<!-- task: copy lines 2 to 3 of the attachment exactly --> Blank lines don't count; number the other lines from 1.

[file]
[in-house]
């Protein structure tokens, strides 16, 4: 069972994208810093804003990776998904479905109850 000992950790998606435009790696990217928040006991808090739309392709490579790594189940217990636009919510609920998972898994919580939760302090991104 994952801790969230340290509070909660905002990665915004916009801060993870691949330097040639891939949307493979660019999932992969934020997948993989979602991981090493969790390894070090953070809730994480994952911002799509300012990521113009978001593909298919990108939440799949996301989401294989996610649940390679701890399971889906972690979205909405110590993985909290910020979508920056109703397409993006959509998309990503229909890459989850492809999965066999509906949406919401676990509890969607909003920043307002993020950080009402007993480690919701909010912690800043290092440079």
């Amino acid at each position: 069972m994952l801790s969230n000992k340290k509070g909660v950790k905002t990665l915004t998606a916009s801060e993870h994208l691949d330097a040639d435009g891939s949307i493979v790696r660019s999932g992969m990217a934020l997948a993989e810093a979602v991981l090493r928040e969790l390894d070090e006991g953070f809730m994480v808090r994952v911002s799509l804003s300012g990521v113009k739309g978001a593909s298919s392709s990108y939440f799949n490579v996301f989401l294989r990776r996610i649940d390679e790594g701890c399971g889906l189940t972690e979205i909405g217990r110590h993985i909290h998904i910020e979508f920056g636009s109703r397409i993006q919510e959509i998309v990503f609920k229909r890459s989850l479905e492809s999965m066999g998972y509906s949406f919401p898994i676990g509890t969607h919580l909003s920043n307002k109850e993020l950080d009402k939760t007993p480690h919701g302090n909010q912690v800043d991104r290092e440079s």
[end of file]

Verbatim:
């Protein structure tokens, strides 16, 4: 069972994208810093804003990776998904479905109850 000992950790998606435009790696990217928040006991808090739309392709490579790594189940217990636009919510609920998972898994919580939760302090991104 994952801790969230340290509070909660905002990665915004916009801060993870691949330097040639891939949307493979660019999932992969934020997948993989979602991981090493969790390894070090953070809730994480994952911002799509300012990521113009978001593909298919990108939440799949996301989401294989996610649940390679701890399971889906972690979205909405110590993985909290910020979508920056109703397409993006959509998309990503229909890459989850492809999965066999509906949406919401676990509890969607909003920043307002993020950080009402007993480690919701909010912690800043290092440079």
């Amino acid at each position: 069972m994952l801790s969230n000992k340290k509070g909660v950790k905002t990665l915004t998606a916009s801060e993870h994208l691949d330097a040639d435009g891939s949307i493979v790696r660019s999932g992969m990217a934020l997948a993989e810093a979602v991981l090493r928040e969790l390894d070090e006991g953070f809730m994480v808090r994952v911002s799509l804003s300012g990521v113009k739309g978001a593909s298919s392709s990108y939440f799949n490579v996301f989401l294989r990776r996610i649940d390679e790594g701890c399971g889906l189940t972690e979205i909405g217990r110590h993985i909290h998904i910020e979508f920056g636009s109703r397409i993006q919510e959509i998309v990503f609920k229909r890459s989850l479905e492809s999965m066999g998972y509906s949406f919401p898994i676990g509890t969607h919580l909003s920043n307002k109850e993020l950080d009402k939760t007993p480690h919701g302090n909010q912690v800043d991104r290092e440079s």